By Mark S. Nelson, J.D.
The surviving claim was stated with sufficient particularity whereas other Exchange Act and Securities Act claims were too vague to plead fraud.
The Second Circuit will allow one Exchange Act claim against Synchrony Financial to proceed because, contrary to the district court’s holding, it was alleged with enough specificity, but the appeals court upheld the dismissal of other Exchange Act and Securities Act claims because they were too vague to plead securities fraud. As a result, the case was remanded to the district court for further proceedings on the remaining fraud claim and potentially additional consideration by the district court of its rulings on the plaintiffs’ arguments about the PSLRA discovery stay and the district court's denial of leave to amend, issues the appeals court declined to address (In re: Synchrony Financial Securities Litigation, February 16, 2021, Pooler, R.).
Subprime retail credit market. Synchrony is in the business of partnering with major retail outlets to provide higher risk private label credit cards (PLCCs) that can be used only at a particular retail store while also providing dual cards that can be used anywhere and whose holders typically would pose less credit risk. But Synchrony also had a business model that sought to migrate retail store card holders from PLCCs to dual cards.
At some point, Synchrony had moved enough PLCC holders (many of whom were subprime card holders) to the more flexible dual cards that the increased credit risk began to affect its credit portfolio causing the company to impose stricter credit screens in the form of tightened underwriting standards. The plaintiffs alleged, in part, that Synchrony misled investors about the degree to which retailers opposed the tightened underwriting standards. For example, Synchrony’s underwriting changes purportedly caused Walmart, one its largest customers, to begin to lose revenues and, as a result, to seek out other credit card issuers.
Exchange Act claims. The appellate court affirmed dismissal of multiple Exchange Act claims that were either too vague, forward-looking, or that amounted to puffery (e.g., claims that Synchrony was "pretty confident" or "pretty positive" about its credit portfolio outlook), or which had been "properly contextualized" in the total mix of information available to investors (e.g., Synchrony’s "consistency" in underwriting). However, the court held that one Exchange Act claim regarding a major customer should not have been dismissed.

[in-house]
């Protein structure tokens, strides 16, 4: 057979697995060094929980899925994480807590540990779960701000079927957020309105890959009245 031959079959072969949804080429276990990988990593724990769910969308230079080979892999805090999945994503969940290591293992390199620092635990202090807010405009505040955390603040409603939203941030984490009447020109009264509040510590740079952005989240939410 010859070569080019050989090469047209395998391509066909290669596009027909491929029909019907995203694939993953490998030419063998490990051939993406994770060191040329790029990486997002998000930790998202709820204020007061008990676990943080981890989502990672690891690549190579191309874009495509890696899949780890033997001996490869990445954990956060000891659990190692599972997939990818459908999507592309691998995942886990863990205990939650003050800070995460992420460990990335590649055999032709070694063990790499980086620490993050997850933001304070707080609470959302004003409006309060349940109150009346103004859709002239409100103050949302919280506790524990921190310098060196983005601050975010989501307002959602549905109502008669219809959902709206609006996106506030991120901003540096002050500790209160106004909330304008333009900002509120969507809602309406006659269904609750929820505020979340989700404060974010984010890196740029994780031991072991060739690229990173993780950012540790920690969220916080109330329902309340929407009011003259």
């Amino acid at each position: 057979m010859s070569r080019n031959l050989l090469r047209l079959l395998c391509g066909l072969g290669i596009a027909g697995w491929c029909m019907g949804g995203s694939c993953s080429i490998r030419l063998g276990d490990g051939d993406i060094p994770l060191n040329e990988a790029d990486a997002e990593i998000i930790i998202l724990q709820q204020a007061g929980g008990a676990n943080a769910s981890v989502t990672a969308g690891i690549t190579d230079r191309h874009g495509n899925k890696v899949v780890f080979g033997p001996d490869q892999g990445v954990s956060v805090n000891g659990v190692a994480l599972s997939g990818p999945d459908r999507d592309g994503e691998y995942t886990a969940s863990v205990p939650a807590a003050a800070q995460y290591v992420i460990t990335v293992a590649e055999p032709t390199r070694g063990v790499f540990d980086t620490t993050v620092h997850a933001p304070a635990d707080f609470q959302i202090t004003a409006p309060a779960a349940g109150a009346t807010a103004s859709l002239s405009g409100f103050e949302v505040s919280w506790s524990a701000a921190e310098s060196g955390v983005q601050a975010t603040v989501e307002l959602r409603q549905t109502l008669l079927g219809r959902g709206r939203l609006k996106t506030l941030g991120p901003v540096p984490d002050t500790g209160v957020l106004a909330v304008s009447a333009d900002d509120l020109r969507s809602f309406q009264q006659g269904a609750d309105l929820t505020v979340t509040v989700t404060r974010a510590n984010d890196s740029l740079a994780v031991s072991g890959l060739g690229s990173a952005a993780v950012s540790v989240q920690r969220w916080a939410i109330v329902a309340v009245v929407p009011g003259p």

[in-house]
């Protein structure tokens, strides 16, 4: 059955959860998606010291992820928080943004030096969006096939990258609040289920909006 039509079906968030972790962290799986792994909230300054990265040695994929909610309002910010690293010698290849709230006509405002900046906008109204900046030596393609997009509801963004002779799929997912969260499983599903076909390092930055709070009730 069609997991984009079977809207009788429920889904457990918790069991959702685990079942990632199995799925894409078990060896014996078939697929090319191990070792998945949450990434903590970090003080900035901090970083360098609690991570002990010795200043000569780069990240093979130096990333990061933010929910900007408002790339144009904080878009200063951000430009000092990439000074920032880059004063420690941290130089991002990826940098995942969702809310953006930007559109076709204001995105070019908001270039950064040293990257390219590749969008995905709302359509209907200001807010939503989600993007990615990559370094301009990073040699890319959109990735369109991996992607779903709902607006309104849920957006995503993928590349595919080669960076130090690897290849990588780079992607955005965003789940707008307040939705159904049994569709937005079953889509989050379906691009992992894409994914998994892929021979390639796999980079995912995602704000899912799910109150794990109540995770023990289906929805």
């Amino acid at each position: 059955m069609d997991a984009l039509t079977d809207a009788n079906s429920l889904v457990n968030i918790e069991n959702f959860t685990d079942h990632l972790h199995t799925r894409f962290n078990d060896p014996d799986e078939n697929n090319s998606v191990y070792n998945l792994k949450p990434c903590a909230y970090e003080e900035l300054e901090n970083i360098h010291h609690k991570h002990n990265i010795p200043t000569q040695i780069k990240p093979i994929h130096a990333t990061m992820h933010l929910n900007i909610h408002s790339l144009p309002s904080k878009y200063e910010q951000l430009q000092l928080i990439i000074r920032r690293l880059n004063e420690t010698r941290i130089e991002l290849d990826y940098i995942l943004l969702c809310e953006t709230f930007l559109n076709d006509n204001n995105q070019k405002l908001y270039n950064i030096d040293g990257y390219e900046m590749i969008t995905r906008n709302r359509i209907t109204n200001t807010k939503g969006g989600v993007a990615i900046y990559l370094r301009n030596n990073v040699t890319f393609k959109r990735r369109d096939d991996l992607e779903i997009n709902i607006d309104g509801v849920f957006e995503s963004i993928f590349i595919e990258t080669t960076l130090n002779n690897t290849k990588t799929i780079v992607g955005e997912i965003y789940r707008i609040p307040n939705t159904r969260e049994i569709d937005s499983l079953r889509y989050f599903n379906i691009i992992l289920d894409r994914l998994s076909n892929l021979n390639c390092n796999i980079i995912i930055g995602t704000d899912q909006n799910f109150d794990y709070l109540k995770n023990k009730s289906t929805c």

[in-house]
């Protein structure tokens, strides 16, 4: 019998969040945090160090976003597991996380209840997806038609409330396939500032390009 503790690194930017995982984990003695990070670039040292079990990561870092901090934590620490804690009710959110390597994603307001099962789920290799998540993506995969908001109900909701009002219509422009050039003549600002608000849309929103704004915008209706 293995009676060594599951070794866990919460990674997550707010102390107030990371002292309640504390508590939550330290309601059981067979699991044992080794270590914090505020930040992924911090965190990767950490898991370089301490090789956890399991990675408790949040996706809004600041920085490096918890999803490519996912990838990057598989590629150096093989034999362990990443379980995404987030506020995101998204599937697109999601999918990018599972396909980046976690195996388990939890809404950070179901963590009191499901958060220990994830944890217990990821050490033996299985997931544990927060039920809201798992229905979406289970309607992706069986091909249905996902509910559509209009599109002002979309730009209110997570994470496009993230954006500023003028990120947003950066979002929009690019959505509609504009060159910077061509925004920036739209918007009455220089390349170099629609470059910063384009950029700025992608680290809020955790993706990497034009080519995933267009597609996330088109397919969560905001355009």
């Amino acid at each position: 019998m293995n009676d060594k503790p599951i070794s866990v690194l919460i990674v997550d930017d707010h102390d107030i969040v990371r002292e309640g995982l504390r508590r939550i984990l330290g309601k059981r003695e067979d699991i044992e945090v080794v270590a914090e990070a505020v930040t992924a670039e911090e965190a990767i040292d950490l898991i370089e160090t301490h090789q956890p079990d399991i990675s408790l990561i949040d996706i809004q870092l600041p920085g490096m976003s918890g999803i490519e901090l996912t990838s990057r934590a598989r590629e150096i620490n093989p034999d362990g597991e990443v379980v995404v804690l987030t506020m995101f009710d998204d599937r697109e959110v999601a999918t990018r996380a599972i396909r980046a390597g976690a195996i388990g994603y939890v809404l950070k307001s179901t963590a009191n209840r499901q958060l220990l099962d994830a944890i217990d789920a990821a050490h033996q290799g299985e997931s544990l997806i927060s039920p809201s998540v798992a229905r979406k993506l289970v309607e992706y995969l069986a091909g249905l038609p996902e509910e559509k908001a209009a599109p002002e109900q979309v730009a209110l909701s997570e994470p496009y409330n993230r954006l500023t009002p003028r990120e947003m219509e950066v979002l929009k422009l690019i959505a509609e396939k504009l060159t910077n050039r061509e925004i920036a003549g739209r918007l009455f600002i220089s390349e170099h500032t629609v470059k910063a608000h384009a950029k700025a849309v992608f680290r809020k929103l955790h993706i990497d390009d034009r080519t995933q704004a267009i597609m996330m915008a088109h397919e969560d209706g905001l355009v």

Specifically, the plaintiffs had alleged that a Synchrony executive stated that the company had not received "pushback" from its major retail store customers about stricter credit screens and that any changes to its underwriting policies were minimal in scope. The appellate court reasoned that the "pushback" statement was not merely an opinion but was a factual description. In this context, Synchrony could have known the statement was false when it was made. For example, the appellate court noted a The Wall Street Journal article cited by the plaintiffs in which it was revealed that Walmart was seeking new credit card issuers. The court further noted that several former Synchrony employees backed up that revelation.
According to the court, the district court had failed to address the specificity of the "pushback" statement in its opinion. The court, however, declined to address other issues regarding the surviving Exchange Act claim such as scienter and loss causation.
Securities Act claims. The district court concluded that the Securities Act claims sounded in fraud and, thus applied the requisite heightened pleading standard, a result the plaintiff did not contest on appeal. Thus, the appeals court applied the same heightened pleading standard.
The plaintiffs had alleged that Synchrony made materially false statements or omissions regarding the nature of its relationships with large retailers. Specifically, the plaintiffs pointed to statements that Synchrony has "longstanding and collaborative relationships" with big retailers and that Synchrony’s business relationships and "partner-centric business model" help it retail partners to produce "increased sales" and "strength[ened] customer loyalty."
The appeals court, however, concluded that these statements were too vague and generic to plead material misrepresentations or omissions. The appeals court also noted that Synchrony acknowledged that it faced sharp competition and that credit markets were likely to tighten. As a result, in addition to affirming dismissal of the Securities Act fraud claim, the appeals court likewise upheld the dismissal of the related controlling persons claim. However, because the appeals court dismissed the Securities Claims on the merits, it did not address the question of whether those claims had been brought within the applicable limitations period, the district court’s alternative holding.
The case is No. 20-1352.
Attorneys: Salvatore Graziano (Bernstein Litowitz Berger & Grossmann LLP) and Gregg S. Levin (Motley Rice LLC) for Stichting Depository APG Developed Markets Equity Pool and Stichting Depository APG Fixed Income Credits Pool. Jared Gerber (Cleary Gottlieb Steen & Hamilton LLP) and James T. Shearin (Pullman & Comley, LLC) for Synchrony Financial. Evan I. Cohen (Finn Dixon & Herling LLP) and Adam Selim Hakki (Shearman & Sterling LLP) for Barclays Capital Inc., Mizuho Securities USA LLC, Morgan Stanley & Co. LLC, TD Securities [USA] LLC, Blaylock Van, LLC, CastleOak Securities, L.P., Mischler Financial Group, Inc., R. Seelaus & Co., Inc. and The Williams Capital Group, L.P.
Companies: Synchrony Financial; Stichting Depositary APG Developed Markets Equity Pool; Stichting Depositary APG Fixed Income Credits Pool
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